MM: We’ve targeted office locations in growth markets where we strongly believe in the underpinning of their economic drivers. Additionally, we have a deliberate focus on delivering market sector expertise for a diversity of client sectors. For example, we’ve invested heavily into becoming experts within higher education, healthcare, energy and public sectors during this economic expansion to mitigate the effects of a slowdown in our residential or commercial sectors. We believe sector and geographic diversity are important, but we also believe that the best protection against the effects of a downturn in any sector is to be a definitive expert with a deeper understanding of the needs of each client, and a willingness to adapt to serve their specific needs.

TZL: How do you deal with underperforming employees? What are your steps for removal after they have proven to be ineffective, or even counterproductive, to your firm?

MM: Most times, our rigorous and deliberate hiring process helps us avoid this situation. However, when faced with it, we can’t let it go unchecked. Our managers work closely with our HR department to have those unpleasant conversations and to provide a very specific performance improvement plan for the employee. It’s reassuring to know that several times heightened communications and more specific expectations have resolved the problem. In other instances, it becomes clear to both parties that it’s not going to work and the employee usually decides to pursue something else.

TZL: Firms that have principals and firm owners that lower their compensation and invest back into the firm perform better, grow quicker, and have higher valuations. How do you balance owner compensation with investment in the firm?

MM: From the beginning, John McAdams created a culture that focuses on the long-term by maintaining company health and relevancy. Our culture fosters the benefits of growth for advancing our careers; for serving the best clients on the best projects; for advancing the careers of the up-and-comers; and for growing wealth in ownership. Growth requires cash, and there is no way to achieve that growth and ever-increasing stature of our firm if we sweep the profits out every year. We reward ownership, but we overwhelmingly leave the money in the firm to grow the firm and ultimately grow the owner’s equity when they become a divestor.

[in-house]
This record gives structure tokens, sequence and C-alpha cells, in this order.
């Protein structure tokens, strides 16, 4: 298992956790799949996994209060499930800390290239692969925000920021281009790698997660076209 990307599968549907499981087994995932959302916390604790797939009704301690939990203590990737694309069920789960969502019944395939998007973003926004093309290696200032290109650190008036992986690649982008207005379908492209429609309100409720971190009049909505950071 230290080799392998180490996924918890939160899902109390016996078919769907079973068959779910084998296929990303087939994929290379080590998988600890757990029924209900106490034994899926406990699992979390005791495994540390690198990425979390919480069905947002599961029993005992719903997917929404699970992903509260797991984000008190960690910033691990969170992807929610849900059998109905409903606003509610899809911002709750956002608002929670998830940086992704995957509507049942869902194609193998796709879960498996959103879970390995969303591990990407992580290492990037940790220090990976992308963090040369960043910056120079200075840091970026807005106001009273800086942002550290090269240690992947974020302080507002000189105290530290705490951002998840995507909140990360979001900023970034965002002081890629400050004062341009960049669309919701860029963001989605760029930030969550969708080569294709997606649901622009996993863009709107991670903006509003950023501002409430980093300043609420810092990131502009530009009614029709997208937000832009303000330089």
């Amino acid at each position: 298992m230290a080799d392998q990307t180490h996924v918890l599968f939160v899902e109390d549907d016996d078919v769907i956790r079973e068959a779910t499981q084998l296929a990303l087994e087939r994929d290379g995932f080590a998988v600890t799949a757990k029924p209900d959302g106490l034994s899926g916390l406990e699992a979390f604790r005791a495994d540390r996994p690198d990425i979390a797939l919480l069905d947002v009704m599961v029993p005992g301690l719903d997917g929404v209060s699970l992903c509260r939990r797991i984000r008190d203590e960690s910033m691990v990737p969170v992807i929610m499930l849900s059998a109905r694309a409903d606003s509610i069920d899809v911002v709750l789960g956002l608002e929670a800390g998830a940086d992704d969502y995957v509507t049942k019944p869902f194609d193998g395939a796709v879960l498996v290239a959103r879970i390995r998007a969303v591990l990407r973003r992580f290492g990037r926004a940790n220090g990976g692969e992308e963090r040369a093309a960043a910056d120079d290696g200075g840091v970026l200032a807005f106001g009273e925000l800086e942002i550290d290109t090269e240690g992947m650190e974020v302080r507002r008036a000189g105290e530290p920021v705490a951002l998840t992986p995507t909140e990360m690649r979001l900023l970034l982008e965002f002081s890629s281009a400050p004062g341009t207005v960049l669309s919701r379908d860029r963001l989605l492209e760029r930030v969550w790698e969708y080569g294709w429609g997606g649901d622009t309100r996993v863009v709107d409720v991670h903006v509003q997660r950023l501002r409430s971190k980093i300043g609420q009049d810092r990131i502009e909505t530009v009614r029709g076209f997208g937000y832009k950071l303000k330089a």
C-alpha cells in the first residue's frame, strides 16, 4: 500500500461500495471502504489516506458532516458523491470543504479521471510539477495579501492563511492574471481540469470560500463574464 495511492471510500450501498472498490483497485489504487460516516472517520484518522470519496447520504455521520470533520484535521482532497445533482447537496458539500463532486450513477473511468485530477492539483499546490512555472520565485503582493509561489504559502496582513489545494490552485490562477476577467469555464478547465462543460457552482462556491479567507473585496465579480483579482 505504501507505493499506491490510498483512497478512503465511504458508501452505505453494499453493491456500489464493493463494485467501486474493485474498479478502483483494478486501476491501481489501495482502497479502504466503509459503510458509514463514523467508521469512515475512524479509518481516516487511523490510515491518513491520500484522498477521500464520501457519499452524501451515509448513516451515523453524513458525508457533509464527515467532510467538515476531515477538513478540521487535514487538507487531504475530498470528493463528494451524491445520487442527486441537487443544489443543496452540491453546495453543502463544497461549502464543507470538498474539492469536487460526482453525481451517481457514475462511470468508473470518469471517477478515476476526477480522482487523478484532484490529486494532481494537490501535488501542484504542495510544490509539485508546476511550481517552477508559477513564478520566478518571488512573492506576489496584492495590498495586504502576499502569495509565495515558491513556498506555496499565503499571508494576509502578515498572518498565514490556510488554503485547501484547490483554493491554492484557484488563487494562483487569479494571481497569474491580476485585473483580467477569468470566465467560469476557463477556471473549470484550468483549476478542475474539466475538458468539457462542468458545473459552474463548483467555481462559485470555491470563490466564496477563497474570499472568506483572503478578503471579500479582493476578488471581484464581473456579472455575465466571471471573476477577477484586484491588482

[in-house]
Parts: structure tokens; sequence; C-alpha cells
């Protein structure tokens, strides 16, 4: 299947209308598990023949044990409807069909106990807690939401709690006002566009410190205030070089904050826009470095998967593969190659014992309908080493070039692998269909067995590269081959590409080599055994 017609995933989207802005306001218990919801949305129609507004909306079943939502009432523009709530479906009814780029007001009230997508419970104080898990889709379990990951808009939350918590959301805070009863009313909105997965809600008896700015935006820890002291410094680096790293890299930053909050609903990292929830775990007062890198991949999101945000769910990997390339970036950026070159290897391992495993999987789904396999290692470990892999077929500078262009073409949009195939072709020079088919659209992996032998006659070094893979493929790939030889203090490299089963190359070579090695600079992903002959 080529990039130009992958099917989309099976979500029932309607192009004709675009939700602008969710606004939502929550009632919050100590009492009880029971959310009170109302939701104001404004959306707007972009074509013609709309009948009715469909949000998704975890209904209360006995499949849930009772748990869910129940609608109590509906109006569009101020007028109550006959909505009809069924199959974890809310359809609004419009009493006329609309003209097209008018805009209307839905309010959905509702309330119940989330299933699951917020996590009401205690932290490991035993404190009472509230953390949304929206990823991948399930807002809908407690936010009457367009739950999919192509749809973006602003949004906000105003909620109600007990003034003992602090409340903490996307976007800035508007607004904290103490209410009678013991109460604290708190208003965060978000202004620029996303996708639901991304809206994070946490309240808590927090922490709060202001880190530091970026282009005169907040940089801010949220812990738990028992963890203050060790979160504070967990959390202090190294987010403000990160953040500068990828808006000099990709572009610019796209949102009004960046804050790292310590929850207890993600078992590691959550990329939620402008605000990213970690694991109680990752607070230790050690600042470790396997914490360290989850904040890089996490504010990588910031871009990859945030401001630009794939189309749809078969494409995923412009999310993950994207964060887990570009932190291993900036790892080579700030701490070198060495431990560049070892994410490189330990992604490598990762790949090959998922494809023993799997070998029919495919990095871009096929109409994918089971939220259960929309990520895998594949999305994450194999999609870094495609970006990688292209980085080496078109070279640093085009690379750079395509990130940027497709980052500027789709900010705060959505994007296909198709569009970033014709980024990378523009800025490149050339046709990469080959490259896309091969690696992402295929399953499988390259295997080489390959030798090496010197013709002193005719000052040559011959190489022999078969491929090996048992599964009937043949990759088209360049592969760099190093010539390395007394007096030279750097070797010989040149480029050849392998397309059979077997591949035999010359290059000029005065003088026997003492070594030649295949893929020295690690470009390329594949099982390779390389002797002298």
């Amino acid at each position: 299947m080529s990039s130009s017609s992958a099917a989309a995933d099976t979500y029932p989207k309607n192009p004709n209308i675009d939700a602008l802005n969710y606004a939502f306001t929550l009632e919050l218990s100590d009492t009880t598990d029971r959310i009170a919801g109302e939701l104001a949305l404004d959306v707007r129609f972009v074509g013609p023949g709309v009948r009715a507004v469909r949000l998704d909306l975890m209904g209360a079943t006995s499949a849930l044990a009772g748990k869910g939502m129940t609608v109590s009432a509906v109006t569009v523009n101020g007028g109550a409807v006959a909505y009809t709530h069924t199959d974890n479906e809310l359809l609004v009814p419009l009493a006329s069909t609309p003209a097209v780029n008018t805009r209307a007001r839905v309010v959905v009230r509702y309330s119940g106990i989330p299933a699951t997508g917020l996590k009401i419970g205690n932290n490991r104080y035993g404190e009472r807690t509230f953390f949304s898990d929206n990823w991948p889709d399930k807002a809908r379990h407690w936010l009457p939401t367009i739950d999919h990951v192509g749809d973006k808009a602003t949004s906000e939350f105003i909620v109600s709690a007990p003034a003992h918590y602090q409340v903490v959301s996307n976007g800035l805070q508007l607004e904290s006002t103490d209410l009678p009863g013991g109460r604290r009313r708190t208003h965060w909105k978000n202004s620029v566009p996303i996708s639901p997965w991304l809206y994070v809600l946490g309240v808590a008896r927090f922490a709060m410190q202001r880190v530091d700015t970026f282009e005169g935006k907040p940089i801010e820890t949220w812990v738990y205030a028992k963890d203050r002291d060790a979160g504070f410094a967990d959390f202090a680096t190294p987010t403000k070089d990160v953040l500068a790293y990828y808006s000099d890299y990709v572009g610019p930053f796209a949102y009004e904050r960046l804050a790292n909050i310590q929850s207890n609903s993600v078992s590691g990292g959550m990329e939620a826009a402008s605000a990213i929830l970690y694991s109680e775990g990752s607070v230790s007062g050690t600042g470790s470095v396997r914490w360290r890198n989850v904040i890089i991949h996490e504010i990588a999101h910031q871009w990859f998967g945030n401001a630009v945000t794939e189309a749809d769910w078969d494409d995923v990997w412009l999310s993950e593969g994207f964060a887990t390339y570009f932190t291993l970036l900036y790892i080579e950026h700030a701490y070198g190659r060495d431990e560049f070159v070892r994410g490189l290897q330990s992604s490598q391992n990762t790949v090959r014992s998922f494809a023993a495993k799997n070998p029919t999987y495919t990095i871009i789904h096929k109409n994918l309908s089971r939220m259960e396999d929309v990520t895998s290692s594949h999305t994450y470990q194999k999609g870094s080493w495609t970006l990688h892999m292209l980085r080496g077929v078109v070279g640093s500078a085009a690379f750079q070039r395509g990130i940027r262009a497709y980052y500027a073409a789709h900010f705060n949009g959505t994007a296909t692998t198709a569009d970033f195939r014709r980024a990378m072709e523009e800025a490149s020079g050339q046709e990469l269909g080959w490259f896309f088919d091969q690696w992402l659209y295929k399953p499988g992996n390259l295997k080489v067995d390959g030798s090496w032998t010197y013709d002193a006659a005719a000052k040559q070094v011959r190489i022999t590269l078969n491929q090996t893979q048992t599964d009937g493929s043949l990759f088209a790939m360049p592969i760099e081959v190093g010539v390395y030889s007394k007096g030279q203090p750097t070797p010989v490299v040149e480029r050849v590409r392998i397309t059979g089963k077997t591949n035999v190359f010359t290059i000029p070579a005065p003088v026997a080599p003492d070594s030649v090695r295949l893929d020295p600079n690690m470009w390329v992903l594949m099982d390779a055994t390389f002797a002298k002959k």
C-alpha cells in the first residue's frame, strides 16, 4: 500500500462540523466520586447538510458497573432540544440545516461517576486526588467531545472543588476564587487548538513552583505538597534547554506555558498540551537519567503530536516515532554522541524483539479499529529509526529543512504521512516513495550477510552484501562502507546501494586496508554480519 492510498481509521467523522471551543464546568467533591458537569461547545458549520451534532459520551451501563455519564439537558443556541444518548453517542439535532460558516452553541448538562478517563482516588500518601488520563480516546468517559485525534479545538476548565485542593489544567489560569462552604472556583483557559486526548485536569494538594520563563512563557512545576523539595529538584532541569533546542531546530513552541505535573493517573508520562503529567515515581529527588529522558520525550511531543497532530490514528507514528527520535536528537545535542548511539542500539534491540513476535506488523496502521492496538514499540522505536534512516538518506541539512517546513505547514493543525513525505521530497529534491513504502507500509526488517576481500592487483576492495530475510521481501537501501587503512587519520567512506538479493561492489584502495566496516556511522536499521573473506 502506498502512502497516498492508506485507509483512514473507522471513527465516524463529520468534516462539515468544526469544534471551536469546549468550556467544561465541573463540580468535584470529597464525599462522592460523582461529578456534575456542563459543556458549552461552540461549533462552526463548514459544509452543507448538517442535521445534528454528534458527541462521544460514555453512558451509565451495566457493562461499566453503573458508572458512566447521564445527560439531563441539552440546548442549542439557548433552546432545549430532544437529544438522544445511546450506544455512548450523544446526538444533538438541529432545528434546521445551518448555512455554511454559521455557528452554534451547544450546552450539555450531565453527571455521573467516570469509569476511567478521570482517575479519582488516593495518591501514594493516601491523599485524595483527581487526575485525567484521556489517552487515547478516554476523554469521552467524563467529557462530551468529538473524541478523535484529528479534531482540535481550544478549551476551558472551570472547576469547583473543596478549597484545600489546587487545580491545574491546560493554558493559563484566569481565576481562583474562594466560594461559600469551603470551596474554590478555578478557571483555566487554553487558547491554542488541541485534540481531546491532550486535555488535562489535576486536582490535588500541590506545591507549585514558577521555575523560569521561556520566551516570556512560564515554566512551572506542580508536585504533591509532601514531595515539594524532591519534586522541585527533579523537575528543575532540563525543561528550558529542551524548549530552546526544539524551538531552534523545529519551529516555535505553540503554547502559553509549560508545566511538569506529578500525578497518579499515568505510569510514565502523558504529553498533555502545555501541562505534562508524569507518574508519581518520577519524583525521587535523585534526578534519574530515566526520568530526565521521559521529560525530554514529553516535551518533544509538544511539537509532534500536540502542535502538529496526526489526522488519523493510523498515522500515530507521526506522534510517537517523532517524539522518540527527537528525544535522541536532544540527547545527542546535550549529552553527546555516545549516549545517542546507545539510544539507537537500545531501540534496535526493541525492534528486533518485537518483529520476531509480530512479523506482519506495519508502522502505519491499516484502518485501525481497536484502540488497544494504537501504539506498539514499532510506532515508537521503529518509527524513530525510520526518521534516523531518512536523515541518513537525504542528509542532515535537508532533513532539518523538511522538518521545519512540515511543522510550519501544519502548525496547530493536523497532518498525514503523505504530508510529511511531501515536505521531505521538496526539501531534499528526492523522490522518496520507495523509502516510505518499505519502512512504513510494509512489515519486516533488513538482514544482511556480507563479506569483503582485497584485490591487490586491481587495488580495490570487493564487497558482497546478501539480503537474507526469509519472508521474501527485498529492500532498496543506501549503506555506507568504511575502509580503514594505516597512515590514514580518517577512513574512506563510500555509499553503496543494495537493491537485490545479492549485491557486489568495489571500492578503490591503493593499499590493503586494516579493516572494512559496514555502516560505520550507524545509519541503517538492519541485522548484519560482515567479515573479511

TZL: How does marketing contribute to your success rate? Are you content with your marketing efforts, or do you think you should increase/decrease marketing?

MM: Marketing is instrumental to our current success, and increasingly more vital for our vision for the future. Our ability to effectively and attractively communicate our story to prospective clients (and prospective hires) is instrumental for our strategic initiatives in growth, diversification, and geographic expansion. We’re never content. As we continue to have success in new sectors and grow geographically, we will continue to increase our investments in marketing.

TZL: If there was one program, course, or degree program that you could take or recommend before becoming a principal or owner, what would it be?

MM: In addition to coursework in finance, a minor in communications would probably be the most helpful.

TZL: What’s the greatest challenge presented by growth?

MM: There are a number of managerial and analytical challenges that come to mind, but the single most important thing to get right is to hire the right people. If we get the right people inside our “boat” it ensures that we protect (or even enhance) our company culture; it means we protect our plan quality; and it enables growth of our current team. There are many challenges with growth, but they’re all mitigated by making sure only the right people are hired.

TZL: What is the role of entrepreneurship in your firm?

MM: It’s critical – especially for market sector leadership and geographic office leadership. We work to set ourselves apart from other firms because of how we get to know each client’s needs. What can we do differently for them? How can we help them achieve something great? These questions require entrepreneurial thinking.

TZL: What’s your prediction for the next five years?

MM: Right now we’re on track for 22-23 percent growth for 2017 – all organic. Our vision for the next five years is roughly 20 percent annualized growth through a combination of organic growth and acquisitions for geographic expansion.